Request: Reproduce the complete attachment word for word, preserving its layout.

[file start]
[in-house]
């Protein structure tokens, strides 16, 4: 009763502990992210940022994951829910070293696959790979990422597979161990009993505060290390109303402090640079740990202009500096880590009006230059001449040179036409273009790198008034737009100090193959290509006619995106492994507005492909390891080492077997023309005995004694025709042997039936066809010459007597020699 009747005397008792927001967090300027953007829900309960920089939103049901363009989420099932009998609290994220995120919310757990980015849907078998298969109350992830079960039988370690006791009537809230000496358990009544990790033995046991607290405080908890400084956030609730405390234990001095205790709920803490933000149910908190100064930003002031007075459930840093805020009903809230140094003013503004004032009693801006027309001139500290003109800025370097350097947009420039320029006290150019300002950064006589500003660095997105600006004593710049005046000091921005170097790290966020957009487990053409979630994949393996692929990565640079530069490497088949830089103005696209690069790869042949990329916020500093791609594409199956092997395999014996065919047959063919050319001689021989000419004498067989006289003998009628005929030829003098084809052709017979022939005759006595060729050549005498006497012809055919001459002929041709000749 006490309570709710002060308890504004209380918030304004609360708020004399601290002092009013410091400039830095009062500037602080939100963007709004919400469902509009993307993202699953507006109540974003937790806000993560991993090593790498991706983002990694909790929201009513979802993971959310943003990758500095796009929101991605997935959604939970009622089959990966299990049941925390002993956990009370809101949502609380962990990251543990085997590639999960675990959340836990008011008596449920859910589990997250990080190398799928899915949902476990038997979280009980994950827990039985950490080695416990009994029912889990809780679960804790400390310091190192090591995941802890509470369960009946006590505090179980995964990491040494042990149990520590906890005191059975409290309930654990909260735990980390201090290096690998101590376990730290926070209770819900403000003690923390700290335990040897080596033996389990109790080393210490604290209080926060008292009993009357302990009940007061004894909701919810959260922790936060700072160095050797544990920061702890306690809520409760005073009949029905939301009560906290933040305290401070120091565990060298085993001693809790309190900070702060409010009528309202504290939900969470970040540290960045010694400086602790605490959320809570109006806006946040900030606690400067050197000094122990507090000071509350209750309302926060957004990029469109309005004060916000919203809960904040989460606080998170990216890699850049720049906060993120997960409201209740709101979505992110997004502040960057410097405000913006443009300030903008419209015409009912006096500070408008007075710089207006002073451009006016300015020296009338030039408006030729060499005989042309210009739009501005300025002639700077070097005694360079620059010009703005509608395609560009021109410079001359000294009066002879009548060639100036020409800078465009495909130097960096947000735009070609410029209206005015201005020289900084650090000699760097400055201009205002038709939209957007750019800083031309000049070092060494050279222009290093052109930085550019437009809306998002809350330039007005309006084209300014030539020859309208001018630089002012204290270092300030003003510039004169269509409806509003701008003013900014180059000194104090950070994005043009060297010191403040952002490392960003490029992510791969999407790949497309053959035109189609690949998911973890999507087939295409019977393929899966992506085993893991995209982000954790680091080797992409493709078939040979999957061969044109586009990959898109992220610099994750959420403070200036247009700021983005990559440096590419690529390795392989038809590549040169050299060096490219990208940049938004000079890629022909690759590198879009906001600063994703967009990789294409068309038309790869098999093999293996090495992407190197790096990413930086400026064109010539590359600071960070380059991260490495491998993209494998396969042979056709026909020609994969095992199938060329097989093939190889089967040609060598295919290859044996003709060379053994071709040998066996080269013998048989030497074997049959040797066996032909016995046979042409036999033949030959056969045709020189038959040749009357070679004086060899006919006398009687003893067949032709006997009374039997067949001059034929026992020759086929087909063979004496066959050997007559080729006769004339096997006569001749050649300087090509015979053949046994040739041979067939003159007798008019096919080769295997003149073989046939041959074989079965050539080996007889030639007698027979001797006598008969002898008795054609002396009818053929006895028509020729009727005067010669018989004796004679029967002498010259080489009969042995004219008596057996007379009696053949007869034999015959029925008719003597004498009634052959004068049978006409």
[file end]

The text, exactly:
[in-house]
């Protein structure tokens, strides 16, 4: 009763502990992210940022994951829910070293696959790979990422597979161990009993505060290390109303402090640079740990202009500096880590009006230059001449040179036409273009790198008034737009100090193959290509006619995106492994507005492909390891080492077997023309005995004694025709042997039936066809010459007597020699 009747005397008792927001967090300027953007829900309960920089939103049901363009989420099932009998609290994220995120919310757990980015849907078998298969109350992830079960039988370690006791009537809230000496358990009544990790033995046991607290405080908890400084956030609730405390234990001095205790709920803490933000149910908190100064930003002031007075459930840093805020009903809230140094003013503004004032009693801006027309001139500290003109800025370097350097947009420039320029006290150019300002950064006589500003660095997105600006004593710049005046000091921005170097790290966020957009487990053409979630994949393996692929990565640079530069490497088949830089103005696209690069790869042949990329916020500093791609594409199956092997395999014996065919047959063919050319001689021989000419004498067989006289003998009628005929030829003098084809052709017979022939005759006595060729050549005498006497012809055919001459002929041709000749 006490309570709710002060308890504004209380918030304004609360708020004399601290002092009013410091400039830095009062500037602080939100963007709004919400469902509009993307993202699953507006109540974003937790806000993560991993090593790498991706983002990694909790929201009513979802993971959310943003990758500095796009929101991605997935959604939970009622089959990966299990049941925390002993956990009370809101949502609380962990990251543990085997590639999960675990959340836990008011008596449920859910589990997250990080190398799928899915949902476990038997979280009980994950827990039985950490080695416990009994029912889990809780679960804790400390310091190192090591995941802890509470369960009946006590505090179980995964990491040494042990149990520590906890005191059975409290309930654990909260735990980390201090290096690998101590376990730290926070209770819900403000003690923390700290335990040897080596033996389990109790080393210490604290209080926060008292009993009357302990009940007061004894909701919810959260922790936060700072160095050797544990920061702890306690809520409760005073009949029905939301009560906290933040305290401070120091565990060298085993001693809790309190900070702060409010009528309202504290939900969470970040540290960045010694400086602790605490959320809570109006806006946040900030606690400067050197000094122990507090000071509350209750309302926060957004990029469109309005004060916000919203809960904040989460606080998170990216890699850049720049906060993120997960409201209740709101979505992110997004502040960057410097405000913006443009300030903008419209015409009912006096500070408008007075710089207006002073451009006016300015020296009338030039408006030729060499005989042309210009739009501005300025002639700077070097005694360079620059010009703005509608395609560009021109410079001359000294009066002879009548060639100036020409800078465009495909130097960096947000735009070609410029209206005015201005020289900084650090000699760097400055201009205002038709939209957007750019800083031309000049070092060494050279222009290093052109930085550019437009809306998002809350330039007005309006084209300014030539020859309208001018630089002012204290270092300030003003510039004169269509409806509003701008003013900014180059000194104090950070994005043009060297010191403040952002490392960003490029992510791969999407790949497309053959035109189609690949998911973890999507087939295409019977393929899966992506085993893991995209982000954790680091080797992409493709078939040979999957061969044109586009990959898109992220610099994750959420403070200036247009700021983005990559440096590419690529390795392989038809590549040169050299060096490219990208940049938004000079890629022909690759590198879009906001600063994703967009990789294409068309038309790869098999093999293996090495992407190197790096990413930086400026064109010539590359600071960070380059991260490495491998993209494998396969042979056709026909020609994969095992199938060329097989093939190889089967040609060598295919290859044996003709060379053994071709040998066996080269013998048989030497074997049959040797066996032909016995046979042409036999033949030959056969045709020189038959040749009357070679004086060899006919006398009687003893067949032709006997009374039997067949001059034929026992020759086929087909063979004496066959050997007559080729006769004339096997006569001749050649300087090509015979053949046994040739041979067939003159007798008019096919080769295997003149073989046939041959074989079965050539080996007889030639007698027979001797006598008969002898008795054609002396009818053929006895028509020729009727005067010669018989004796004679029967002498010259080489009969042995004219008596057996007379009696053949007869034999015959029925008719003597004498009634052959004068049978006409």